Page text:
September 23, 2008 / 2:22 AM / 11 years ago

U.S. doctors offer patients scant empathy in study

WASHINGTON (Reuters) - During an appointment with his doctor, a man diagnosed with lung cancer sounded dispirited when talking about what cigarettes had done to him.

A doctor gives medical treatment to a patient during an evacuation simulation from Zurich to Geneva, April 3, 2008. REUTERS/Christian Hartmann

“I was always told I had a good strong heart and lungs. But the lungs couldn’t withstand all (those) cigarettes ... asbestos and pollution and second-hand smoke and all these other things, I guess,” the man told his doctor.

“Do you have glaucoma?” the doctor responded, abruptly changing the subject.

U.S. researchers who assessed interactions between a small group of people with lung cancer and their doctors found physicians provided little emotional support even when patients seemed to be searching for it.

When patients made comments on topics like the personal impact of cancer, their diagnosis and treatment and struggles with the health care system, doctors responded with words of empathy only 10 percent of the time, the researchers said.

This was a small study — appointments between doctors and 10 patients at a Veterans Affairs hospital in Houston were audiotaped and analyzed for whether the physicians provided empathy for the plight of these people with a deadly illness.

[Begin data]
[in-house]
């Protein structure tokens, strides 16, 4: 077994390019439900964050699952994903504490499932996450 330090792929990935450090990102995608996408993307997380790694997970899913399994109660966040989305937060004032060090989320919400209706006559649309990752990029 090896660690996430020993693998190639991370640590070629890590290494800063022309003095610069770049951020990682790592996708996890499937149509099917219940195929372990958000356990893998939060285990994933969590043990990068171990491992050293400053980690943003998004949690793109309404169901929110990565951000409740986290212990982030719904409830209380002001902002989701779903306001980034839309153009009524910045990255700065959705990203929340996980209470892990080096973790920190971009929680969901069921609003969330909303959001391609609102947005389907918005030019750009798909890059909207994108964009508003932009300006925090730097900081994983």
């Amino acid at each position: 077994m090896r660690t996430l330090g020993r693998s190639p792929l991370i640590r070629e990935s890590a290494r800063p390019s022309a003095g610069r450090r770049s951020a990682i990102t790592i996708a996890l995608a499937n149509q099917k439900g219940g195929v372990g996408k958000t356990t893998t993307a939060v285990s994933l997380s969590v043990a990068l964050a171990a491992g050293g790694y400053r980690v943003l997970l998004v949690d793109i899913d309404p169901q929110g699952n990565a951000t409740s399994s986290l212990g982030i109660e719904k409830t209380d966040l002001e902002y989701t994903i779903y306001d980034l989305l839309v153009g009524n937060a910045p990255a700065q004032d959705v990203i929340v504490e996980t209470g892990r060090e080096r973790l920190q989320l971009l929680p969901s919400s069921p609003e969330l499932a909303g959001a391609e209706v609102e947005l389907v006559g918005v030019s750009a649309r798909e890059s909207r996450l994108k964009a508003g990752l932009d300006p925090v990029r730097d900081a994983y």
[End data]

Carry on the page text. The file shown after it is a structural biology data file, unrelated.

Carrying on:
But Dr. Diane Morse of the University of Rochester Medical Center in Rochester, New York said the findings reinforce other research showing doctors fall short in the simple act of acknowledging the emotional difficulties of their patients’ predicament.

“When doctors do provide empathy, it doesn’t make the interaction take longer. All that we’re asking physicians to think about doing is to acknowledge what they hear,” Morse, whose findings appear in the journal Archives of Internal Medicine, said in a telephone interview.

She said words of empathy can be succinct and spoken early in an appointment. In answering how long a patient has left to live, a doctor might say “that’s a really scary question” and acknowledge the patient’s misfortune.

Few studies have involved a word-by-word analysis of doctor-patient meetings to assess how doctors respond to patients’ worries about their own mortality, possible mistrust of medical care and the emotions arising from a deadly diagnosis.

In this study, the doctors and patients knew the sessions were being recorded. They were not identified by name.

Researchers identified 384 times during these appointments when patients mentioned such concerns or emotions. Doctors responded with empathy in just 39 of these instances, they said.

Editing by Maggie Fox and Chris Wilson

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